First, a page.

Welcome back to the Fiction Reboot (with blogger/contributor Keri Heath)! We are happy to present an author feature today: Lance Parkin, a British author best known for his work with the science fiction and fantasy genres. In addition to his own original fiction, he has written guidebooks for works such as Stark Trek, Emmerdale (a British soap that he also wrote storylines for) and the His Dark Materials trilogy. But Parkin has written most prolifically about the outrageously popular science fiction drama Doctor Who. In today’s feature, Parkin reveals why he loves the science fiction genre and how he delves into a new universe.
Lance Parkin has been writing about the television show Doctor Who since the early 1990s. Since his first professional novel, Just War, he has written books for BBC’s Doctor Who series and a History of the Universe of Doctor Who. In addition to his work with the Doctor Who universe, he has written guidebooks for Stark Trek, His Dark Materials, and Emmerdale, among others. His most recent work, published in 2013, is a biography of Alan Moore, who wrote comics such as The Watchman and V for Vendetta.
To learn more about Parkin, visit his website at www.lanceparkin.wordpress.com.
Interview with Who? Lance Parkin!
- Most of your work centers on the fantasy or science fiction genre. What compels you about these genres?
Science fiction gives an author a license to go off on tangents, stretch a point, ignore inconvenient facts. So you can set a story in a more focused, exaggerated environment. In the end, though, you can do that with most fiction. The most ‘realistic’ and ‘grounded’ novels have coincidences and weird little moments in them that seem more like magic. I wouldn’t defend ‘science fiction’ as a whole entity, it’s something that encompasses all sorts of storytelling. There’s science fiction that’s really lazy – uses the genre to skimp on the research, or the characterization, or to smooth over the spiky, awkward bits of reality. Or that’s just derivative or playing to existing fans.
We live in an age where we understand that the system we have is flawed. Just about everyone sees that we’re damaging the planet, the economy is geared in a way that’s cruel to a lot of people, technology allows terrifying levels of surveillance and control, where we see lots of things that need to be done that aren’t being done … and we also have got it into our heads that there’s no alternative, that society has to look like this, give or take. Science fiction is a way of exploring alternatives. What do we want the world to look like, what is it we’re really troubled by? What do good guys look like? At its best, science fiction is the best tool we have for seeing our world differently.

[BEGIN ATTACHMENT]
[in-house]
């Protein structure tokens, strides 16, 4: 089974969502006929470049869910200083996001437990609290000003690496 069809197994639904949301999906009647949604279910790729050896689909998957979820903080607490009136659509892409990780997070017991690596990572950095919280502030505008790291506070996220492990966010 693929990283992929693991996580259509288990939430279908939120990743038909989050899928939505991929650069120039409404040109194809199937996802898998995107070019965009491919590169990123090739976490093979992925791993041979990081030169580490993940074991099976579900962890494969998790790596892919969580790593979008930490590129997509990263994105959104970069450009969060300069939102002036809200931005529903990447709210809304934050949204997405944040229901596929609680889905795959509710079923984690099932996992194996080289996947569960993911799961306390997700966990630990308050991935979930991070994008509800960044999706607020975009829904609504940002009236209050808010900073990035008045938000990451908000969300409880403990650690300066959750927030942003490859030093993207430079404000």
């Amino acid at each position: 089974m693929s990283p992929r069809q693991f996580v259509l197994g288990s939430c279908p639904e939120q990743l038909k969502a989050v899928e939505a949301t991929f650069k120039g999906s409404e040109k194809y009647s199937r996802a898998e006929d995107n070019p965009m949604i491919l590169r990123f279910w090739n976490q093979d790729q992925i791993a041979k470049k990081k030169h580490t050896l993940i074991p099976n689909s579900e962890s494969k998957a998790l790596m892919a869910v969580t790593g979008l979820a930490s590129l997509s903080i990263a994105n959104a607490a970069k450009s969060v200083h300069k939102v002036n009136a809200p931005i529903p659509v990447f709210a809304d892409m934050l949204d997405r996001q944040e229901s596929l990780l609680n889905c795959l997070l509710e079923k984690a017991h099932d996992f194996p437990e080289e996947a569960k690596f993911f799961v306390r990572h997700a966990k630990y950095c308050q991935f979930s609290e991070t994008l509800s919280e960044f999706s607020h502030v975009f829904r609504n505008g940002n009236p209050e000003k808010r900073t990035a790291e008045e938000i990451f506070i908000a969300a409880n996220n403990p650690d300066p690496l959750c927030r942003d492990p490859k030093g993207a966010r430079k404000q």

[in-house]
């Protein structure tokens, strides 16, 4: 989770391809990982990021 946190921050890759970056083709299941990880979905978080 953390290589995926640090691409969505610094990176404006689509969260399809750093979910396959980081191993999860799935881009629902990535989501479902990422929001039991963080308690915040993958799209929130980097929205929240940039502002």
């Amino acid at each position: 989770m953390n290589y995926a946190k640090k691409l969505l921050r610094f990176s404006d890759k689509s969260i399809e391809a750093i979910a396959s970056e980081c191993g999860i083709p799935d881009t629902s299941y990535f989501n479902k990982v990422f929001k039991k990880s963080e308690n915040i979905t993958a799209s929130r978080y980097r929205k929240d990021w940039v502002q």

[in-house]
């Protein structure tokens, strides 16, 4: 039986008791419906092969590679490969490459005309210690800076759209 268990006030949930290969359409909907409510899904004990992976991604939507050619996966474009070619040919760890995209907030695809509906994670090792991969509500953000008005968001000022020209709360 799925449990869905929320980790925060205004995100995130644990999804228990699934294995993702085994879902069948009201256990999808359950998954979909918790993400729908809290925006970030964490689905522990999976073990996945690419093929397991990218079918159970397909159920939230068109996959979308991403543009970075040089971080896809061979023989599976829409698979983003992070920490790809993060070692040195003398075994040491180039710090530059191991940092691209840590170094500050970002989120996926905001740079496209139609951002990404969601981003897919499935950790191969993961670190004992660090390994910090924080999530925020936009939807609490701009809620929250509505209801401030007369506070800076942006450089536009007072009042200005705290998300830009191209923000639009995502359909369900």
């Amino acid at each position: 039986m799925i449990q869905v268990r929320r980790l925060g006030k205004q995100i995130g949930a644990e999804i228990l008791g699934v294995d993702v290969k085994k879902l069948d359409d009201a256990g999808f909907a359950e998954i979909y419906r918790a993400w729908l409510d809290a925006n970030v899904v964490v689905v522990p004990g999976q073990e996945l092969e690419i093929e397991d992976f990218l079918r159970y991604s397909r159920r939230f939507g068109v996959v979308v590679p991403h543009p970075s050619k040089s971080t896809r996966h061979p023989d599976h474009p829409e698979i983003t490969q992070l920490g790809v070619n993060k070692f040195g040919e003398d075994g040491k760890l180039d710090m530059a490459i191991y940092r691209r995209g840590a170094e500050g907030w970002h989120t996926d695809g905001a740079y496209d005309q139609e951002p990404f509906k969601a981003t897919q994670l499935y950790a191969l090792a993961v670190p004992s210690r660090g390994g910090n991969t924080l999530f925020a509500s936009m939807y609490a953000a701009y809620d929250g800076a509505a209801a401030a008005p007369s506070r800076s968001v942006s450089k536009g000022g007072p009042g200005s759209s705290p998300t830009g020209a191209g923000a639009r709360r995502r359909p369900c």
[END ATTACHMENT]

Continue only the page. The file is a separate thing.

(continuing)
- Why are you so fascinated with the Doctor Who universe?
I’ve been watching Doctor Who since I was a very small child, and so I know the terrain. It’s sort of a hub for so much of British culture, a show that just about every British actor has been involved with. It’s hard to find much British science fiction that isn’t reacting to it in some way. The internal mythos of the show is rich and wonderful, but it’s the format that makes it perfect. The whole point of the show is that it switches genres from week to week, that it’s a playful deconstruction of anything and everything. It was doing steampunk and mashups and metafiction and everything like that for decades. It’s a funny show, made by people who are smarter than me, but who don’t wear it on their sleeve. It’s almost impossible to overestimate it. And there’s so much of it that you can pick one strand and get a set of stories that conform to that style. If you want dumb, flashy action, you can find ten stories like that pretty easily, but if you want twisty, weird stuff that looks like a pop video you can find ten of those, too. There’s very little it can’t do.
- In writing the Doctor Who novels, do you ever experience any trouble staying true to the characters’ personalities?
It’s an interesting challenge, because you’ve got to tell your story, you’ve got to move things along, and you’re often taking TV characters, who tend to be all surfaces, and turning them into characters in novels, where it’s all about what they’re thinking. So there are balances to be found – but that’s really what all writing is about: finding the balance between not telling your readers enough versus lecturing them; being evocative without being obscure; being faithful to the past, but saying something new and relevant.
- When making a guidebook, what is your process for delving into a fictional universe?